Reconsidering the Digital Historian Project

In 2014, the Digital Historian Project began as a partnership in Experiential Learning between 3 secondary schools in Dufferin County (the Upper Grand DSB) and the Duffern County Museum and Archives (DCMA). The goal was to offer a 4-Credit semester-long intensive program taught in situ at the Museum to senior students, in which curriculum would be delivered by a History & Math ‘team-teaching’ model. The lessons would integrate numeracy and historical thinking skills, and focus on rich archival research using a digital platform. Students were recruited from Grade 10, and take the DHP in their Grade 11 Year. In 2015, the DHP was awarded the Government of Canada History Award, and also received an  ‘exemplary program’ designation from the Ontario Ministry of Education. The DHP was cancelled by the UGDSB for 2018-2019. Today runs two letters from program graduates about the project’s influence.

By Riley Tilson

I was finishing my second year as a double major in History and Politics at Queen’s University, when one of my profs said: “History is all about perspective. You have to change how you look at the world to understand it.” I found familiarity in this statement, because it was an idea that had been sparked inside me not too long ago, when I participated in the Digital Historian Project in its pilot year in 2015.

In the program, I found myself with sixteen other students from three local high schools in Dufferin County. We were a ragtag bunch who had been selected to participate in a four credit program that was designed to mesh Canadian History, Indigenous Studies, Data Management, and independent projects powered by research at our local museum, the Dufferin County Museum and Archives. You’d think that seventeen kids in Grade 11 wouldn’t be very interested in taking an in depth look at Canadian History, especially with the fact that this innovative program had the possibility of many hiccups in its first year. But it surprised us all and, instead, left us with a better understanding of our country, and the county we call home.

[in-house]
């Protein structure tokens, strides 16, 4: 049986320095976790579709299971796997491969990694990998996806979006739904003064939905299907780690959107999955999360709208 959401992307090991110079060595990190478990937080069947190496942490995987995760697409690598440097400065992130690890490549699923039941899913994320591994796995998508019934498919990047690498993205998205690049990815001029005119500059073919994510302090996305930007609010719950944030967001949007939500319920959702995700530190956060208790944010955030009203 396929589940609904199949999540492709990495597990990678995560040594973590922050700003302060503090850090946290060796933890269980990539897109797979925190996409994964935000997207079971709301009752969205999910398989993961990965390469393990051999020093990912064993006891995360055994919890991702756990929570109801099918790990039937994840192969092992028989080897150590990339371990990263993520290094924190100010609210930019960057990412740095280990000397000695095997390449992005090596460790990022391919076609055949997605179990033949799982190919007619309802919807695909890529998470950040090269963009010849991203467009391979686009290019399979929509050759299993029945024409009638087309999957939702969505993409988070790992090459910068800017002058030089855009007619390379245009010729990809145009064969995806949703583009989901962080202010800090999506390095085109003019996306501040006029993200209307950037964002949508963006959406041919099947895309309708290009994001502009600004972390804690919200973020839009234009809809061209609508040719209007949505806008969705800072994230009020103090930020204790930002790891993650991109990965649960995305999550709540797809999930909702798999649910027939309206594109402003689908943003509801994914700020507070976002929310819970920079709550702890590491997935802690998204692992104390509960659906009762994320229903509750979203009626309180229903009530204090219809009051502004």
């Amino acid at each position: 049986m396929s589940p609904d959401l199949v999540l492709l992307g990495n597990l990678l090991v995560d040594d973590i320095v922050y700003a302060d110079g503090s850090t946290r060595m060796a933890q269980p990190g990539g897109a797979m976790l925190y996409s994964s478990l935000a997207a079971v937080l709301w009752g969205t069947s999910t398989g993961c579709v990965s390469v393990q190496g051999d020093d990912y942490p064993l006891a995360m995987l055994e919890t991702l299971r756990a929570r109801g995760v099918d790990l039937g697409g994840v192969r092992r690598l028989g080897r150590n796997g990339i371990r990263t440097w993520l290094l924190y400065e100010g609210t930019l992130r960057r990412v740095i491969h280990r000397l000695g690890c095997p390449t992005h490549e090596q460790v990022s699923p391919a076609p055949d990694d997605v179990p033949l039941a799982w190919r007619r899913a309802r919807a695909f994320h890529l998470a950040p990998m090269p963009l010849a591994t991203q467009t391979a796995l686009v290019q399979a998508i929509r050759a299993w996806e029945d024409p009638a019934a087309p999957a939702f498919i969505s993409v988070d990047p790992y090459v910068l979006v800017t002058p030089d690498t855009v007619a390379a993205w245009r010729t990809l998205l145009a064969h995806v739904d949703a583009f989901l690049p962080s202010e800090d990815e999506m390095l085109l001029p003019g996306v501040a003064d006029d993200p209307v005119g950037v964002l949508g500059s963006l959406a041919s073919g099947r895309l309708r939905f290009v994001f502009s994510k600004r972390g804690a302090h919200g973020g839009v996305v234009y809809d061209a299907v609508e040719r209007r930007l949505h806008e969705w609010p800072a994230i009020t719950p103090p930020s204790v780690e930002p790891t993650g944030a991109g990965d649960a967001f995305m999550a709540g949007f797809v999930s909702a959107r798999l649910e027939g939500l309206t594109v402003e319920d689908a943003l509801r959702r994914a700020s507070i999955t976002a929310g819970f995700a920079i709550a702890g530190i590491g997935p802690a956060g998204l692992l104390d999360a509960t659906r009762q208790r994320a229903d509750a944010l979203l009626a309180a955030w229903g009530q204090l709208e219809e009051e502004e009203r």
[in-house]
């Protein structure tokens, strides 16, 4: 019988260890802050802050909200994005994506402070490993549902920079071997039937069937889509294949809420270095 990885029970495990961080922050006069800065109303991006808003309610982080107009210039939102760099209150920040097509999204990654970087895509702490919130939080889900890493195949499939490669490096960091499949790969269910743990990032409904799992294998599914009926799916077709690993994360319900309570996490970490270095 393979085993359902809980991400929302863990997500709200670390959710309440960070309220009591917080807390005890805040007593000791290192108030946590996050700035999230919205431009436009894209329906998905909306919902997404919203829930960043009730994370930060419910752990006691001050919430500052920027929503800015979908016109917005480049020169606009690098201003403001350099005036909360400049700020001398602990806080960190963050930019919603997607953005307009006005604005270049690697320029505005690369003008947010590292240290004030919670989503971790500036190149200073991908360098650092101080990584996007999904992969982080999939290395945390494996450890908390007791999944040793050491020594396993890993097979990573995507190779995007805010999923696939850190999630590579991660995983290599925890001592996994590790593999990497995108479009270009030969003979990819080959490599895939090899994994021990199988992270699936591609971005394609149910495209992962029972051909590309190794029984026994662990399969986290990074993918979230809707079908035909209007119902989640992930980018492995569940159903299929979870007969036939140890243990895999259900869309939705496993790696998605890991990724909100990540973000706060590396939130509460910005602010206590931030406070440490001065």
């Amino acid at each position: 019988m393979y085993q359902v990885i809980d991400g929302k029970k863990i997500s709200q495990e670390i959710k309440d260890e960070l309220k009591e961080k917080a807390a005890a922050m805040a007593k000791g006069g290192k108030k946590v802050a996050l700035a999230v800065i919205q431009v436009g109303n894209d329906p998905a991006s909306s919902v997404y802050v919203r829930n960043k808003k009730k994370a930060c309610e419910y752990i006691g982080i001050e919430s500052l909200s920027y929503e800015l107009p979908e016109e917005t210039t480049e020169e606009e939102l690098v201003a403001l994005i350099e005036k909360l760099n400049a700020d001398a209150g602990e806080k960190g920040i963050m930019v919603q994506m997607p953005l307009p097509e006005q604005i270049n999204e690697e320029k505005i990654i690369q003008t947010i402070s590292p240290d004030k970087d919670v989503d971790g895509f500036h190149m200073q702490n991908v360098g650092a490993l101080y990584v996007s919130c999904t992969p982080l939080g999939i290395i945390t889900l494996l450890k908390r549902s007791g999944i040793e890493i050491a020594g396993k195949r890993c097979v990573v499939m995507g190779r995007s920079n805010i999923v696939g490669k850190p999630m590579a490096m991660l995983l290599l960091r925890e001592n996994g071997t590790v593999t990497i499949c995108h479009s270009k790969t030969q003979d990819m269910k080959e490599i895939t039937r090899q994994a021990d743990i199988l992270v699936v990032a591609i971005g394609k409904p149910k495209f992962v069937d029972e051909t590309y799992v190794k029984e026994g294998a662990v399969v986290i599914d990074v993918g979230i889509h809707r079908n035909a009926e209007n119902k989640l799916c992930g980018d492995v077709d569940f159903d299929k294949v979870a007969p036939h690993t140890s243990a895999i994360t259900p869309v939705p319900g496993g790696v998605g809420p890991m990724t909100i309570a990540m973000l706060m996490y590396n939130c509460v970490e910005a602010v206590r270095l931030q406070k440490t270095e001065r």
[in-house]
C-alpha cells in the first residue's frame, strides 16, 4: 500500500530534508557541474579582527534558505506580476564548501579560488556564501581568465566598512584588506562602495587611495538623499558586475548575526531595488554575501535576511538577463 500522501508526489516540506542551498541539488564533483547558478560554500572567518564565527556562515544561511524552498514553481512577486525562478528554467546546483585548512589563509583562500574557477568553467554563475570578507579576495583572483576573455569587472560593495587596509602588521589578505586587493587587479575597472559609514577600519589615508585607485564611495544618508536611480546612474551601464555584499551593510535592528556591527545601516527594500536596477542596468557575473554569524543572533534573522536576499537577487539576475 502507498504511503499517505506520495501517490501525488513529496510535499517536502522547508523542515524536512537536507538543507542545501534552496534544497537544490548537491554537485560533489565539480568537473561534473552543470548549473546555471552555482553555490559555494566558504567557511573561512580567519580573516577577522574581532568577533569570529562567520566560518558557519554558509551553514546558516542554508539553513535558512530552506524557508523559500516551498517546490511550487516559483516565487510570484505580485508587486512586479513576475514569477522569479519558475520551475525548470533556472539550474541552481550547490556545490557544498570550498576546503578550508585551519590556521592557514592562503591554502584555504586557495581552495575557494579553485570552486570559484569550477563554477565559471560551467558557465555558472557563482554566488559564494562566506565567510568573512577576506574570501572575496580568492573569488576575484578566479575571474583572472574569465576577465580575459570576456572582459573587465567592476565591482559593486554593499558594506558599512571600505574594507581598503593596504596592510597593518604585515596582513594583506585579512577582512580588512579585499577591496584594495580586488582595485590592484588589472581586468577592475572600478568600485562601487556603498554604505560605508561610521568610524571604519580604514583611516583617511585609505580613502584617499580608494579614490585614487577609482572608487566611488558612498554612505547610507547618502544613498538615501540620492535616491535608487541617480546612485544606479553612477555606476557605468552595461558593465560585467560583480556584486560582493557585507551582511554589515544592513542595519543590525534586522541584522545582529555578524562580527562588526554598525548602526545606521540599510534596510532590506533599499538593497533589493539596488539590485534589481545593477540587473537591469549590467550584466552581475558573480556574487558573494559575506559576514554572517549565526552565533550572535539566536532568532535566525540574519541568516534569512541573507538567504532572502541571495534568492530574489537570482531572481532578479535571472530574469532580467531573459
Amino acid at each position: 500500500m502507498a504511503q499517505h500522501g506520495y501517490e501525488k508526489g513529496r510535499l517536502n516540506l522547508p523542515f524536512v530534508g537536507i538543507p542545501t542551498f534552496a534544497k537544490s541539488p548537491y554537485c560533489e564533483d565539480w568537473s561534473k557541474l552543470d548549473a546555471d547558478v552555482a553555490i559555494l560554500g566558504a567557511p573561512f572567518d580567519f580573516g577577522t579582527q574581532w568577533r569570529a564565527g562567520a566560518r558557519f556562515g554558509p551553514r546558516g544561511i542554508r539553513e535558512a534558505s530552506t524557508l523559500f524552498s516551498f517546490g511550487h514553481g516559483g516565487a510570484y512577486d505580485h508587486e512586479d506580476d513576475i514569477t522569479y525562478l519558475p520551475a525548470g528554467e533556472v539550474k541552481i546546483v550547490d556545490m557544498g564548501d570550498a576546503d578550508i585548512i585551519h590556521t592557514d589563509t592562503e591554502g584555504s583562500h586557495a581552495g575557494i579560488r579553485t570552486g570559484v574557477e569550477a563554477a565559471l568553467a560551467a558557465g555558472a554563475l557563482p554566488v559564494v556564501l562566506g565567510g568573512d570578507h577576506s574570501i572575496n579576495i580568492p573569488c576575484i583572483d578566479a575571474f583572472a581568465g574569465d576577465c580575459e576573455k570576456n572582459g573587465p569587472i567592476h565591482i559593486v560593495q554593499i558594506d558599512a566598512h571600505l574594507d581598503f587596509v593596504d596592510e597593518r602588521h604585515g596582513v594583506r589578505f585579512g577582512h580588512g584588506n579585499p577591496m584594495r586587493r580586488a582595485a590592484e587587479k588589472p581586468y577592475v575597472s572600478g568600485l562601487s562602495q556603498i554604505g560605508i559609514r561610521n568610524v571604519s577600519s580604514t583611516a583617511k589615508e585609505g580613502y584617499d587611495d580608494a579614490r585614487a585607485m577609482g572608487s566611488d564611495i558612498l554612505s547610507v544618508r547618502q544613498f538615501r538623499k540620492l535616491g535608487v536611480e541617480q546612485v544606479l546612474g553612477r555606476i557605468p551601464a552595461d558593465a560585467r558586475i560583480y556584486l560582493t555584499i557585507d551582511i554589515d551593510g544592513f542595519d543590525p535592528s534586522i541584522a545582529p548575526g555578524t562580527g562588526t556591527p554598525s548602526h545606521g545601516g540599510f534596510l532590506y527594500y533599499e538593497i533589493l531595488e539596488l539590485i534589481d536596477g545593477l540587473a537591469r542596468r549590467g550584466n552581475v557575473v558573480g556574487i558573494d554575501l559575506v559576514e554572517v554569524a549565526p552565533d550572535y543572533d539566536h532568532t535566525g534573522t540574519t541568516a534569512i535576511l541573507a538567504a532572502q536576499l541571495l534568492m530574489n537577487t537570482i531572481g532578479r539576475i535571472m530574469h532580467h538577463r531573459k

The DHP was the first time I was encouraged to look at our history critically. Unlike previous history classes, history was no longer a list of dates and facts. The DHP transformed it into so much more. In the DHP we were encouraged to look at how history was a set of contingent events, where the past repeats itself daily. We examined the “big” and “little” picture (as we called it), examining how national events affected local histories in Dufferin County.

Research on local veterans from the First World War made the biggest impact on me. I was astounded by how researching their lives created a personal connection to the past.

The DHP allowed me to research the stories of two young veterans from Dufferin County. It took me on a long journey from the Archives of the Dufferin County Museum all the way to military cemeteries in the French countryside.

I cannot begin to describe the emotions I felt on our Europe tour. I’ll never forget the moment when our group visited Tyne Cot Cemetery. We were a group of sixteen-year-olds sitting in absolute silence, each of us having personal connections through our researched veterans from the World Wars, understanding that these men and women who had sacrificed so much, were not unlike ourselves. Through the DHP, we were provided with a personal connection to history. It’s simply something you never forget for the rest of your life.